A sudden spurt in cotton futures in international market over the last three days has left cotton traders perplexed in India. While the fundamentals support a possible bearish trend owing to wider sowing of the fibre crop, the recent rally in international markets is encouraging farmers towards further cotton cultivation.
On the Intercontinental Exchange (ICE) in the US, the cotton futures for July 2017 contract rallied by about 12 per cent in just three sessions to hit a high of 85.32 cents per pound on Monday a level not seen in more than two years. This prompted ICE to increase the margin requirements thereby indicating speculators’ play behind the sudden spurt.
On ICE the cotton July futures cooled off a bit to 83.99 cents on Tuesday. This sent out a bullish sentiment in the global cotton markets including India, a key global cotton player. The spot rates on Indian markets rebounded by nearly 1,000 per candy (each of 356 kg) to trade at 42,700 on Tuesday. On the MCX, cotton futures for the immediate month contract quoted at 21,170 per bale after hitting a high of 21,260. In March, cotton futures had quoted at 21,060.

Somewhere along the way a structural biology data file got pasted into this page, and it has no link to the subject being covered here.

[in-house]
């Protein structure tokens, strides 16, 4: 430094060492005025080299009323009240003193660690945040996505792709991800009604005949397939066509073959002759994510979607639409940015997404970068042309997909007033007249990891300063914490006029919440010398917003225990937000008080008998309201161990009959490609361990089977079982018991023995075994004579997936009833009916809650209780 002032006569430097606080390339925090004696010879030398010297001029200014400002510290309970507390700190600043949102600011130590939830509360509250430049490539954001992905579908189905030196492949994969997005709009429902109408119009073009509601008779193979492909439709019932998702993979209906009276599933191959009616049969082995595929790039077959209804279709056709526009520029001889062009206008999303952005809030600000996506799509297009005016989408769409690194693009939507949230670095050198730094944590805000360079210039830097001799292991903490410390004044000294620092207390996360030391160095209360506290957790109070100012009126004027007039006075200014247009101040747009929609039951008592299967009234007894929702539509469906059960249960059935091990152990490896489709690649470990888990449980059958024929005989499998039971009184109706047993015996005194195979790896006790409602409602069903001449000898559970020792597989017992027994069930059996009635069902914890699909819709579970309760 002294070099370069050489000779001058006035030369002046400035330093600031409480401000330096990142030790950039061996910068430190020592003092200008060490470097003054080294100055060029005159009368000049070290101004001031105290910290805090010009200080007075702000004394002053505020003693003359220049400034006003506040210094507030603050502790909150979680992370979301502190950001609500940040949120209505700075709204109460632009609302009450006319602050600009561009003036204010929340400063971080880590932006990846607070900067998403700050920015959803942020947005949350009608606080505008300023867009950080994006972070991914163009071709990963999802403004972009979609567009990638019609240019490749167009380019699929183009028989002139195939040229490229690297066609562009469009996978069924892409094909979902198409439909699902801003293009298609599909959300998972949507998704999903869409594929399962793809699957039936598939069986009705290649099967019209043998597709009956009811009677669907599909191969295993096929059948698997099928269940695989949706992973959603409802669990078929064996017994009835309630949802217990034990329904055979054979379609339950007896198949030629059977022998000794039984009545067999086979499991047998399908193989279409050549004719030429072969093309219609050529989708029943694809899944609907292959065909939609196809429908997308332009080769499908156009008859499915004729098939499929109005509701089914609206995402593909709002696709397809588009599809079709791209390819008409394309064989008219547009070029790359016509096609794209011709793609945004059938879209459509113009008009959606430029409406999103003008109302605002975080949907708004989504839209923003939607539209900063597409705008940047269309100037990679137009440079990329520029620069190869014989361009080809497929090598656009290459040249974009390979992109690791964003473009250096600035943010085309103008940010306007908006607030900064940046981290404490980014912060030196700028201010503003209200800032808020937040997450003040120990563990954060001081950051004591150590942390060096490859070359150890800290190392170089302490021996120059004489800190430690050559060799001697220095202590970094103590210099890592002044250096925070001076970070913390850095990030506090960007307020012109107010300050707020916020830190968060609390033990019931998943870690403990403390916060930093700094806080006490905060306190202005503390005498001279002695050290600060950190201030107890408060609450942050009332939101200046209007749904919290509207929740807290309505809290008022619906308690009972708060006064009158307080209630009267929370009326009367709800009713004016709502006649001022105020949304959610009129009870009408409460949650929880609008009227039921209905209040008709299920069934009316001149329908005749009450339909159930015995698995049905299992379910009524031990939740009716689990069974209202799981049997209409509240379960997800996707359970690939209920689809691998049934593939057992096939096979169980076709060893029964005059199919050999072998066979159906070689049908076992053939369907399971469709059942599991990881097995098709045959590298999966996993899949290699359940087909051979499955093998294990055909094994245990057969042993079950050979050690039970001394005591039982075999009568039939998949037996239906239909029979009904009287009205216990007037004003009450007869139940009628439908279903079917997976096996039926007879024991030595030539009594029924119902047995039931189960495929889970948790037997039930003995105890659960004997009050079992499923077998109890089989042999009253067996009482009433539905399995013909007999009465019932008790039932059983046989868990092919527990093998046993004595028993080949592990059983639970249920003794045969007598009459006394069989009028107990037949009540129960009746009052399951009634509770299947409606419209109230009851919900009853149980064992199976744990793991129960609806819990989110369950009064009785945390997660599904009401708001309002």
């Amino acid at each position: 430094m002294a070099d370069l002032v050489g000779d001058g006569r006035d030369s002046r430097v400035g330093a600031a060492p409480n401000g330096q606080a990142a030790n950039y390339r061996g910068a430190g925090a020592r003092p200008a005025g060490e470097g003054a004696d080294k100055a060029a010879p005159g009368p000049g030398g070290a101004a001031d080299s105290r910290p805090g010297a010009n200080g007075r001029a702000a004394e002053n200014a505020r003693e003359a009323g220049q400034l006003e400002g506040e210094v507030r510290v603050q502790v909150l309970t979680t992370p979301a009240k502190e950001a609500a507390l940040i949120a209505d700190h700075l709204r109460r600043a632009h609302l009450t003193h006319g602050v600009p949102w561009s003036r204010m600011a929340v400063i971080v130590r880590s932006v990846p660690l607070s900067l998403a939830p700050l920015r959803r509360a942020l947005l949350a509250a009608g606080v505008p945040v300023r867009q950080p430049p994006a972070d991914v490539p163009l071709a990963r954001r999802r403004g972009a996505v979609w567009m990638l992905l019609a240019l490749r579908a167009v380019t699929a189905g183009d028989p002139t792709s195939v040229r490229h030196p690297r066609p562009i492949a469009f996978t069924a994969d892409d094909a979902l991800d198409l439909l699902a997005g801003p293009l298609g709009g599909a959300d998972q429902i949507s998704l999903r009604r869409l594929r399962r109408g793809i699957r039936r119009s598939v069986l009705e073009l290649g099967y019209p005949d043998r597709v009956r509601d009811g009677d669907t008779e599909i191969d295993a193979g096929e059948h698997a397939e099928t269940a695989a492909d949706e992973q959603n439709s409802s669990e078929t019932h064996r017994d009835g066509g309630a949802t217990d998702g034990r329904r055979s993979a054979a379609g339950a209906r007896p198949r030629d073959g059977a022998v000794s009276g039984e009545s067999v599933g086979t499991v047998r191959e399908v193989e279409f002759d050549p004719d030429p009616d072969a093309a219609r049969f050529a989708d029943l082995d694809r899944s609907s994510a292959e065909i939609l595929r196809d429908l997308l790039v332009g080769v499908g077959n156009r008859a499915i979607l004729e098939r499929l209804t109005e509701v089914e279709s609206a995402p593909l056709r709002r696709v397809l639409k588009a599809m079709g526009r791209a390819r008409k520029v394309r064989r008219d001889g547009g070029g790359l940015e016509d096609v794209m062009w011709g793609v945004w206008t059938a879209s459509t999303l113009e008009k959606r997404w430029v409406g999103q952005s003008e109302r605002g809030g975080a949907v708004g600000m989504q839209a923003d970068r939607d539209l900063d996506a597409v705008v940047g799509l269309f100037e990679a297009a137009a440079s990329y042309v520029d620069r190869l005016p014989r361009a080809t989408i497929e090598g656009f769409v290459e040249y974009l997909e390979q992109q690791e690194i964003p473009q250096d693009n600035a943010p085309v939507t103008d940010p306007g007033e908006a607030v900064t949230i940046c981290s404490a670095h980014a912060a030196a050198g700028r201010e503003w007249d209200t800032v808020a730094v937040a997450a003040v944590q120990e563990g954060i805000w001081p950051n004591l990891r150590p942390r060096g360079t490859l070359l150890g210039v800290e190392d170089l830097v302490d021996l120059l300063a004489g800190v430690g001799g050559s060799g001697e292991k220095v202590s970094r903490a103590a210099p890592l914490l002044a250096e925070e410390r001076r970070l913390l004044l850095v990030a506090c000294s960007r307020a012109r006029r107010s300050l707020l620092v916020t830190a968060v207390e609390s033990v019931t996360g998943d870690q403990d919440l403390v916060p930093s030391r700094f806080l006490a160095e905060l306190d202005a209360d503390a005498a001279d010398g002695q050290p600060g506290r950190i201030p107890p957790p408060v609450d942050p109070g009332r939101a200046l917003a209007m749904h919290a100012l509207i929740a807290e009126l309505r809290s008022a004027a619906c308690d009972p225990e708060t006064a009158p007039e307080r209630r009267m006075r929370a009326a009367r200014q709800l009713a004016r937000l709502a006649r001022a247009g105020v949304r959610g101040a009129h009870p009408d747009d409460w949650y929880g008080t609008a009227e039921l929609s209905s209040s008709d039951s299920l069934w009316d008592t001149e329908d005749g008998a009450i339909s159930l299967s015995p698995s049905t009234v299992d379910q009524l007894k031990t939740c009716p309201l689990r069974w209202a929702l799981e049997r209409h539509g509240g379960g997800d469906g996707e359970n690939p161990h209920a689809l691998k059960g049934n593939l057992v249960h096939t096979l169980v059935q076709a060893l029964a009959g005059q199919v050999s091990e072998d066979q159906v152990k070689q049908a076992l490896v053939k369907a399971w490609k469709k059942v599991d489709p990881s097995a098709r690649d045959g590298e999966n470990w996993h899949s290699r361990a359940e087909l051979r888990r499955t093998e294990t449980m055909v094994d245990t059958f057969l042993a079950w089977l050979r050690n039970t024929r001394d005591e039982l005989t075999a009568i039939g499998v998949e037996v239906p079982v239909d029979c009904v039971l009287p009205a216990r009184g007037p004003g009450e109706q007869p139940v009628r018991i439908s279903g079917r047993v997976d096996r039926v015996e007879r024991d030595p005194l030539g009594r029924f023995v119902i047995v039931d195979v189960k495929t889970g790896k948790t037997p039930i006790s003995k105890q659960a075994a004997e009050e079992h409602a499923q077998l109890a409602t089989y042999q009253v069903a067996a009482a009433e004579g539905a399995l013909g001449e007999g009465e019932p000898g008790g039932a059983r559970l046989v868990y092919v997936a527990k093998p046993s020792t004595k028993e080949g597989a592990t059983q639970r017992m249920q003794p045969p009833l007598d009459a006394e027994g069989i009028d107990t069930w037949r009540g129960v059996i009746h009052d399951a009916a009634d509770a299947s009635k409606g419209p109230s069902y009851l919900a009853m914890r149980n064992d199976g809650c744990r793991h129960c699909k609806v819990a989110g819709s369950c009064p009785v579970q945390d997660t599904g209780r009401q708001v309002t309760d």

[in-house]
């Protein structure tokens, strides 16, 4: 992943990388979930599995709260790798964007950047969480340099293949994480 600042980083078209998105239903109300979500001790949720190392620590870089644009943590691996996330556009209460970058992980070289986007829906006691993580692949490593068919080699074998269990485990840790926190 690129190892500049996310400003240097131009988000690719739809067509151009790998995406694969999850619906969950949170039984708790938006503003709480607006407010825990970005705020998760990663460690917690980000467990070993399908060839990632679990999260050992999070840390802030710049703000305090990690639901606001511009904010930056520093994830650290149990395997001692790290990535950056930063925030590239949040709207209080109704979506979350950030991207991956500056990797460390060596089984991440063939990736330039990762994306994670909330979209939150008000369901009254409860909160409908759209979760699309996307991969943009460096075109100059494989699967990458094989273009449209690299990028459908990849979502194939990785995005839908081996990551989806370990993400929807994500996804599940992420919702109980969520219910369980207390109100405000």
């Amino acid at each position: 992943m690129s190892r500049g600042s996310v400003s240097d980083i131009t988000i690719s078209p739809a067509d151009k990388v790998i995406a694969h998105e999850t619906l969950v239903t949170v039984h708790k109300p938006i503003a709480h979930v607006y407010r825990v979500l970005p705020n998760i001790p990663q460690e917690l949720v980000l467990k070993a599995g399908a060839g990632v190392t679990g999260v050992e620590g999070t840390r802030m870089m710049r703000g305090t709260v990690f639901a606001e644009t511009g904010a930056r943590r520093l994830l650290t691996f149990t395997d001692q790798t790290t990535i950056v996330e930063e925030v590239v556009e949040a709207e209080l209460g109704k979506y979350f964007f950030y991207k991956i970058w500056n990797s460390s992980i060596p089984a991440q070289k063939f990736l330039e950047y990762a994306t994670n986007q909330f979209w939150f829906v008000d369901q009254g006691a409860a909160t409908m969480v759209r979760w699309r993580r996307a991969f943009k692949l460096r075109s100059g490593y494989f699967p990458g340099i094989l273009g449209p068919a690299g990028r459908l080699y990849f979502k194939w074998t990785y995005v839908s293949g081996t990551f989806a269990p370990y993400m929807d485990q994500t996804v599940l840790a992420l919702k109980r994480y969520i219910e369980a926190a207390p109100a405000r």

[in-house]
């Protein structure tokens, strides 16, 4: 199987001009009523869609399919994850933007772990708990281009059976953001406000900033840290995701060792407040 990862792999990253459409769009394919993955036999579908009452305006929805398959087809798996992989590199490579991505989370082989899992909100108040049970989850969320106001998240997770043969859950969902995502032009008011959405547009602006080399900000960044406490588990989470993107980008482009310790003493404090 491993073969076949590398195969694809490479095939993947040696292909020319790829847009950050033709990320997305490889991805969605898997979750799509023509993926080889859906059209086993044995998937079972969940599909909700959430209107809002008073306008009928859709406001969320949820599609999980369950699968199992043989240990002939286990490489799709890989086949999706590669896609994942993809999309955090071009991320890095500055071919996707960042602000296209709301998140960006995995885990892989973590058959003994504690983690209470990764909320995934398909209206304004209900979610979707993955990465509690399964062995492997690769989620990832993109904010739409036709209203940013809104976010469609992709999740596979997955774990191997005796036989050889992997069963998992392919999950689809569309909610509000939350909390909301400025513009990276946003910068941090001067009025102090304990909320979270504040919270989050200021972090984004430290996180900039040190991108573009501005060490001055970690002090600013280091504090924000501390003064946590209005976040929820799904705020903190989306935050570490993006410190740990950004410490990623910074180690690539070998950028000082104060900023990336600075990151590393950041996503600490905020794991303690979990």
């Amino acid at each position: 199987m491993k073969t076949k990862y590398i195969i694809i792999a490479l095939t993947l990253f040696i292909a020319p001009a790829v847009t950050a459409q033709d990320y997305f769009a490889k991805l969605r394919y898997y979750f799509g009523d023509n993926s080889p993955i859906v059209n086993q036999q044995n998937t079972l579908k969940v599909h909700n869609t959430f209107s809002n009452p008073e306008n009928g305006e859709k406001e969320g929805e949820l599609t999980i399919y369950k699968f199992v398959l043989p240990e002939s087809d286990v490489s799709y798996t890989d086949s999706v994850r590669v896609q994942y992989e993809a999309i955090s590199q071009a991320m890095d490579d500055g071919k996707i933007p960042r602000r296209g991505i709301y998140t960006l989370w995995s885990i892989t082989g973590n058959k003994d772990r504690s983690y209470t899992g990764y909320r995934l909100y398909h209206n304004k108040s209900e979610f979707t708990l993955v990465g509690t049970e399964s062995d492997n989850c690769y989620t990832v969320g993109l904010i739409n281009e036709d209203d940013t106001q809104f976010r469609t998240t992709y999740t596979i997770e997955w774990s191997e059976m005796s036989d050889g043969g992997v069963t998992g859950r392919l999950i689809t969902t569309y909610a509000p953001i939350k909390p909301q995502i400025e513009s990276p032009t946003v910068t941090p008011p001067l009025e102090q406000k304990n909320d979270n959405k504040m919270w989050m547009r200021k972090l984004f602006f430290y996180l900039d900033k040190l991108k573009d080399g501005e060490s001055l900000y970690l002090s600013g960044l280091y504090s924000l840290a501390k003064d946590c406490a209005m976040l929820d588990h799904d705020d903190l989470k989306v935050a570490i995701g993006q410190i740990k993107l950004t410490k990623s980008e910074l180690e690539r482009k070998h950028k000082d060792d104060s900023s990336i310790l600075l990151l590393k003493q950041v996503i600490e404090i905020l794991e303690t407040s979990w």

Experts say the rally is artificial and will be short-lived. The intergovernmental group, International Cotton Advisory Committee (ICAC), had projected an increase of about 1 per cent in cotton production globally to 23.1 million tonnes in 2017-18. As per the initial estimates, cotton sowing in India has been estimated to increase by 10-12 per cent, while in some pockets, the cotton area may go up by as much as 20 per cent over last year. The trigger for the sharp surge in cotton area is the higher prices as compared to the other alternate kharif crops, such as paddy and pulses.
International buyers, who were to settle their positions, continued making further positions in cotton futures for some reasons. This led to the spurt in prices. In the Indian context, due to such higher international prices, our imports will shrink more than the estimated. So, the country may feel the shortage of cotton around July and those holding cotton stocks may get 46,000-47,000 per bale. But that would be a very short-term as we expect more acreage this year.